Previously, on HBO MAX’s Love & Death, the trial had started. In the seventh episode, “Sssssh,” which was the finale, Candy (Elizabeth Olsen) has to go on the stand as a witness for herself. She has been having trouble with her emotions because she has been taking a prescription for a nerve relaxer, called Serax. The opening scene shows Candy’s lawyer, Don Crowder (Tom Pelphrey), asking Candy if she’s ready, to which she says yes. As they walk towards the courtroom doors, Rod Stewart’s song, “Maggie May” starts to play, fading out as the doors open and all eyes are on Candy as she starts walking to her seat.
Don starts to ask questions about the day that Betty was killed, June 13th. She tells the court that she had gone over to the Gore’s house to get Betty’s (Lily Rabe) and Allan’s (Jesse Plemmons) daughter’s bathing suit since she was going to be staying at Candy’s and her husband Pat’s (Patrick Fugit) house. Candy starts to explain what all happened during her time at the house.
Don asks Candy if she was in fear for her life when she saw Betty bring an axe inside. Candy’s answer was no, because she “never dreamed that she’d use it,” on her. As Candy explains everything, the scenes start to show when it all took place, giving the audience both a review and a more in-depth detail on what went down that day with the axe. Candy was defending herself. She didn’t think that Betty would physically harm her, especially with an axe. Candy tells Don that in the moment when she was pushed against the washer machine by Betty, she still didn’t think that she’d hurt her.
Candy’s belief changed and this is what she said, “When she swung the axe up… and it hit me in the side of my head.” That was when she knew Betty wanted to kill her. As Betty and Candy are fighting for the axe, Candy gets her hold on it. Betty decides to bite her hand, making Candy scream and loosen her grip. Candy then swung at Betty when she fell to the ground, which resulted in Candy thinking she had killed her, but she didn’t, not yet anyway. Candy tries to leave, but Betty doesn’t let her. She gets up and viewers can see the blood on Betty, on the back of her shirt. Candy also was starting to bleed on her forehead.
Candy keeps telling Betty, “I don’t want him,” and there’s a scene where she tells her that as she pushes her to the ground. An ear ringing sound comes through and Betty puts her hand behind her head as she collides into the wall. She tells Candy to be quiet and she comes to her as Candy continues to plead and begs her to stop. Candy screams and gains as much strength as possible, grabbing the axe and swinging it, aiming at Betty’s head. As she gets her head with the axe, she continues, swing after swing. This scene was very brutal and hard to watch. Candy doesn’t stop, she just keeps on striking her with the axe.
Once Candy is done, she gasps out of shock and horror. She notices the blood splattered all over herself and all over the utility room. She had tears in her eyes, with the look of fear written on her face. She walks to the bathroom, going in the shower with all of her clothes on, trying to get all the blood off of her. She tells Don in the courtroom that she wished she could have taken it back. She was scared, but she knew she had to act normal.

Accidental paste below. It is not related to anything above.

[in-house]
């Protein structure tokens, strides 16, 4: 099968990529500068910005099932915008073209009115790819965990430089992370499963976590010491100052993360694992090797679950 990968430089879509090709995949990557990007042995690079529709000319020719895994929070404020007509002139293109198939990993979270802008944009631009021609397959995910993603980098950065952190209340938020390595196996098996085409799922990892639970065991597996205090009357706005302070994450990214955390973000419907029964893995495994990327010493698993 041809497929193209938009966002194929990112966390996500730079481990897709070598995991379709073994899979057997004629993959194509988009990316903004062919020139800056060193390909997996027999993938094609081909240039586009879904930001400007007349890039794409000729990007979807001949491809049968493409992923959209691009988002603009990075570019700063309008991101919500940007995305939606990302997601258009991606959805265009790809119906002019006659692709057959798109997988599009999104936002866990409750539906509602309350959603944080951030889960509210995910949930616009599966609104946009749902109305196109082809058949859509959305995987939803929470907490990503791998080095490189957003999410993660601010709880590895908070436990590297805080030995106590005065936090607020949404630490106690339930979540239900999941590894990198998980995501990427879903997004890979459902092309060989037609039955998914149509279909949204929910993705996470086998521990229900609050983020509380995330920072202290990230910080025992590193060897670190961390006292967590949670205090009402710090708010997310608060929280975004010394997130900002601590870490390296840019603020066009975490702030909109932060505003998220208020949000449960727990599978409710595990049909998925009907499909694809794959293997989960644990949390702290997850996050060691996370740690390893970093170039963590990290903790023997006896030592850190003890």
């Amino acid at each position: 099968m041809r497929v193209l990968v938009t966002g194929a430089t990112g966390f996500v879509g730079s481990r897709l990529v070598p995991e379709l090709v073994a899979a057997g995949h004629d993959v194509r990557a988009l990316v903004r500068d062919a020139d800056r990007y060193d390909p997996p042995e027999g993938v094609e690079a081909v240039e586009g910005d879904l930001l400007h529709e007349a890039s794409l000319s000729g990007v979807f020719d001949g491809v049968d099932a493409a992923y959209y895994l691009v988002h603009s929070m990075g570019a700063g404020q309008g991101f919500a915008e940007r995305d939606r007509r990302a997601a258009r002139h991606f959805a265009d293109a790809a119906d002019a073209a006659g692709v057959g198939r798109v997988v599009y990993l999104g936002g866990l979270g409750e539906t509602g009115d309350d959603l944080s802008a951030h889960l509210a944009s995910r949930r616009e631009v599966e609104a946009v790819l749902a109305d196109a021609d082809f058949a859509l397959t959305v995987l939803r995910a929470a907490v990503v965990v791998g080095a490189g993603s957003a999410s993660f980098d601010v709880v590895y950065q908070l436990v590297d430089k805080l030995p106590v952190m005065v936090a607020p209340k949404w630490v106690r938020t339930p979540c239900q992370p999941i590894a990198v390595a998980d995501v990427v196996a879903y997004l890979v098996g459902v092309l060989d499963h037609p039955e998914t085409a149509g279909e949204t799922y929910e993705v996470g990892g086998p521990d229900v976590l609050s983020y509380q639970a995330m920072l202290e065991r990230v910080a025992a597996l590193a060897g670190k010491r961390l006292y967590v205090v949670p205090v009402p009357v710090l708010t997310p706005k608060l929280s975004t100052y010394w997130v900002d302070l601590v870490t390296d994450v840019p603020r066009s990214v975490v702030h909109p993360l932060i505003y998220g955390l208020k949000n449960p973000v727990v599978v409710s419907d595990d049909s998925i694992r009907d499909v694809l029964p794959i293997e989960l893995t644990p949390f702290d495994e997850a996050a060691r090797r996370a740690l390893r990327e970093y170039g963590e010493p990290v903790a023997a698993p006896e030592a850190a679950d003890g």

One piece of evidence that was found was a lens to Candy’s pair of sunglasses, which was found in the Gore’s garage. Candy states she had never been in the garage before, but the attorney for Betty and Allan, Tom O’Connell (Mackenzie Astin) gives her a very hard time with the fact that she had lied before and that she could have possibly been in the garage to get the axe.
After the day of the trial, Candy is at home, putting dishes away. As she does so, she gets a view of her mother’s spirit, telling her she needs to defend herself. A knife appears on the counter and Candy is confused. As she looks at her hands, they’re bloody. She gasps and wakes up, it was a nightmare. The doorbell rang, and it was Don. He tells Pat that he’s going to be next on the stand as a witness.
The next day is when the trial starts back, with Pat being on the stand. Pat tells the court that he forgave Candy for her affair with Allan and that he was grateful that Candy wasn’t the one who was killed. Dr. Fred Fason (Brian d’Arcy James) is next on the stand. He was the doctor who had helped Candy with her PTSD and traumatic experiences from childhood and the day of the murder. Dr. Fason is a very important witness in this case because he understands Candy’s thought process and he’s able to explain things from both, a physical and mental view.
The next set of witnesses are people from the church. They all testify that Betty wasn’t the nicest person. The pastor, Ron Adams (Keir Gilchrist), said that Betty was rude to him. He also said that Candy wasn’t the nicest when he first started at the church, but she was cordial, ending up being nice towards him. Judge Tom Ryan (Bruce McGill) decides that the trial should be finished for the day and as soon as it ends, Don goes straight to jail because of something he did right at the start of the trial.
Don Crowder’s closing statement to the witness was very powerful. Even though this was the first criminal case he had ever done, he did well. Sure, he did have some bad habits and he tried to publicize this case at the beginning, but he knew what to do. He was smart and knew what to say and how to say it. The final verdict was that the jury found the defendant (Candy) not guilty.
This series was shocking and filled with so much action and drama. Seeing as how this is a true crime series, it was very powerful and each episode after the other just kept on answering more and more questions about the truth and the events that lead up to both the murder and the trial.